Selaco is a phenomenal new shooter built on the retro Doom engine

June 6, 2024
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Behold, the beauty of destruction: as enemies home in on your position, you pull the trigger and marvel as the screen fills with particles, smoke and destruction… and as the air clears, you’re left with an eerie calm. This ebb and flow between the quiet and the loud serves as the fabric of Selaco, a new FPS developed by a small team and derived from 26-year-old technology.

The game’s technically in early access, but you’d never guess it – the included campaign has a lot of meat and the experience is impressively polished. It’s also more distinctive than most modern boomer shooters, almost a union between Monolith’s seminal FEAR, Irrational’s System Shock 2 and id Software’s Doom. It’s that latter point that is so crucial. Selaco is built on GZDoom, a fork derived from ZDoom, which itself was created thanks to John Carmack’s release of the original Doom’s source code in 1997. This makes for a fascinating game, with creative use of older technology combined with flow and design that we haven’t really seen applied to a sprite-based shooter before.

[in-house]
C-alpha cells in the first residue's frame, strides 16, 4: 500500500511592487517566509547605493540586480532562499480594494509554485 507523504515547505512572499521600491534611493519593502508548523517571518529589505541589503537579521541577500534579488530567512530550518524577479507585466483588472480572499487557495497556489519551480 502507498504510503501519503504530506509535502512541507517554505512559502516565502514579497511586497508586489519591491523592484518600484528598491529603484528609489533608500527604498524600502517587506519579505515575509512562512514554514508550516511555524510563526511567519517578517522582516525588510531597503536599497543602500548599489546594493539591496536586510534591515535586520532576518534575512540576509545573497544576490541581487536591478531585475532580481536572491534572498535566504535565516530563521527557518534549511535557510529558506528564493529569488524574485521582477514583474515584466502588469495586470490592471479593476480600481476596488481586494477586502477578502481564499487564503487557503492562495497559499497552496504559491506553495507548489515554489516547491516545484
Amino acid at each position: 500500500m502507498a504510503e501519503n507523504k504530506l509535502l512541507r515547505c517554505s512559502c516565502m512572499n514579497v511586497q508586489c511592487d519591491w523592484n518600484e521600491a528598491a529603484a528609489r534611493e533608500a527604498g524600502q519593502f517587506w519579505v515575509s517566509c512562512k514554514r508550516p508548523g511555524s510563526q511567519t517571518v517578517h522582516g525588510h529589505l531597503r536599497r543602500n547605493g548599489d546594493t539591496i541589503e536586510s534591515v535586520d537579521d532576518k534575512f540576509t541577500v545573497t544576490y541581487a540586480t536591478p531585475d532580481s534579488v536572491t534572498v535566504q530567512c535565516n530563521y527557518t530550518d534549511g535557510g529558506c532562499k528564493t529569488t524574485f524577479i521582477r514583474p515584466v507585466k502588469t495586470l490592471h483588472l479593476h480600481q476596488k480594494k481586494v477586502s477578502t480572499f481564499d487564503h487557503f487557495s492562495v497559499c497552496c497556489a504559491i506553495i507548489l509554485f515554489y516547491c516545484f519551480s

Arguably the most impressive aspect is the sheer volume of interactivity and destruction. Each level is packed full of surfaces and objects designed to be shot or interacted with, with the game inviting you to play with its dense environment by destroying smaller objects outright with gunfire or progressively damaging larger voxel-based objects. This is all accompanied by impressive and often unique sound effects, layered on top of the game’s soundtrack, which moves from atmospheric exploration to the driving beats of combat. There are neat visual effects here too, with fire extinguishers releasing powder that’s lit by nearby light sources for example, and there’s even the option to have destruction persist through loading screens. It’s satisfying to be able to tell where you’ve been through the trail of destruction that you’ve wrought.

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